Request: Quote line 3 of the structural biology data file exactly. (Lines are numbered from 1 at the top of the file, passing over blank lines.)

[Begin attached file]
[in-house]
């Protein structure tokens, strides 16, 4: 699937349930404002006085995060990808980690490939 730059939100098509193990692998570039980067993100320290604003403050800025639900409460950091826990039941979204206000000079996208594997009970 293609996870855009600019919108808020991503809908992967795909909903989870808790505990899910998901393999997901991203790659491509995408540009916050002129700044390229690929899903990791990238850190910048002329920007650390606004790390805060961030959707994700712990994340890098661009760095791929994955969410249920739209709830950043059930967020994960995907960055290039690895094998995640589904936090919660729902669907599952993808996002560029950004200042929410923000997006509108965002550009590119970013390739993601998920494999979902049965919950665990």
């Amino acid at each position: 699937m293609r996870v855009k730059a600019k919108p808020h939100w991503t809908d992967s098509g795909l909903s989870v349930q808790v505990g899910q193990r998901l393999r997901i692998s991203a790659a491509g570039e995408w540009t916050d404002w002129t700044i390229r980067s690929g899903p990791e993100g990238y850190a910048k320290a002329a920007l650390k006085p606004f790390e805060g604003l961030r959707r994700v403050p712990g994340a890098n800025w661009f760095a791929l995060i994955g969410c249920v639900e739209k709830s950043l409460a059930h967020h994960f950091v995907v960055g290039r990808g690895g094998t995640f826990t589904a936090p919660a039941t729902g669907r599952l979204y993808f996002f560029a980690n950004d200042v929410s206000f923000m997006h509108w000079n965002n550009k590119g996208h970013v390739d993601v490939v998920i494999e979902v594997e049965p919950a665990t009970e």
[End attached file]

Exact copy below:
């Amino acid at each position: 699937m293609r996870v855009k730059a600019k919108p808020h939100w991503t809908d992967s098509g795909l909903s989870v349930q808790v505990g899910q193990r998901l393999r997901i692998s991203a790659a491509g570039e995408w540009t916050d404002w002129t700044i390229r980067s690929g899903p990791e993100g990238y850190a910048k320290a002329a920007l650390k006085p606004f790390e805060g604003l961030r959707r994700v403050p712990g994340a890098n800025w661009f760095a791929l995060i994955g969410c249920v639900e739209k709830s950043l409460a059930h967020h994960f950091v995907v960055g290039r990808g690895g094998t995640f826990t589904a936090p919660a039941t729902g669907r599952l979204y993808f996002f560029a980690n950004d200042v929410s206000f923000m997006h509108w000079n965002n550009k590119g996208h970013v390739d993601v490939v998920i494999e979902v594997e049965p919950a665990t009970e």